#3 Fact Finding & Involvement
Programs are always more effective if you can get input from representatives of the participant audience. Inviting input on the rules, rewards and other aspects of the program will increase ownership and engagement in the program. What steps will be necessary to achieve the goals? Do participants have the resources they need in order to achieve them?
#4 Program Structure & Budget
Build the foundation of the Incentive Program carefully, expanding on the methodology to be used. This is where you decide whether you’ll use an open-ended or closed-ended program design and identify your fixed and variable costs. An open-ended program is harder to budget but can be funded through incremental sales or other gains; a closed-ended program is easier to budget and may allow for larger rewards because you’ll have a set number of winners but may not be as motivating for your participant audience if the rules are not carefully structured.
#5 Select the Rewards
Rewards should be consistent with the brand of your company, and appeal to your participant audience. Don’t make these decisions in a vacuum. The more you invite input from your audience on the types of rewards they’ll appreciate, the more effective your program will be. Of course, your reward vehicle will need to fit within the budget parameters that you’ve set.
#6 Communication & Training
Decide how you will announce and launch the program. Develop a communication strategy to keep participants updated and engaged throughout the program. Branded programs are typically more effective than generic programs. Training management in execution of the program is critically important to the success of the program or campaign.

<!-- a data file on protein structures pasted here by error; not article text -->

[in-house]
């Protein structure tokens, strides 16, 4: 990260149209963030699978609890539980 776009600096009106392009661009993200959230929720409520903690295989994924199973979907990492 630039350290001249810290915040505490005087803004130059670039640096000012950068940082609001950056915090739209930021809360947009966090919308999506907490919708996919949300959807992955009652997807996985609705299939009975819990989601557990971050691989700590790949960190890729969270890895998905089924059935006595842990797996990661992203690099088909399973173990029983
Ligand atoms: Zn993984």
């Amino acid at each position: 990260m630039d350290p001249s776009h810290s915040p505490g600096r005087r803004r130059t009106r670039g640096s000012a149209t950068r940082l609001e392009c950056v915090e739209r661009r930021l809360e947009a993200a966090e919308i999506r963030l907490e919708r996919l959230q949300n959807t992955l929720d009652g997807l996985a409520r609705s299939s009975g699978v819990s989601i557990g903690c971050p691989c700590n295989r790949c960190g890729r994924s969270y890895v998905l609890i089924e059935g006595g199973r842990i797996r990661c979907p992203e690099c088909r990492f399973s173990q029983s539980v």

#7 Tracking & Administration
Decide which elements you’ll track and develop the system to track them. Administration may account for approximately 20% of the program budget. The right program dashboard or other technology can help to reduce the time spent on administration.
The more immediate, the better. Technological advances allow participants to redeem rewards online and, in some cases, the rewards may be digital. It’s also important that the reward and fulfillment experience is consistent with your company’s brand attributes.
#9 Evaluate & Measure
Did the Incentive Program achieve its objectives? Were the participants motivated to change their behavior? What outside factors contributed to the success (or not) of the program? Every element that you measure can inform your next program parameters to ensure greater success in the future.
#10 Celebrate Success
Communicate the results of the program with your audience. Share how the program impacted company performance and celebrate both individual and team achievements. Support from top management is critical, so make sure company leaders are involved in presentations. If you have remote workers, consider web events or other ways in which to involve all participants in the celebration.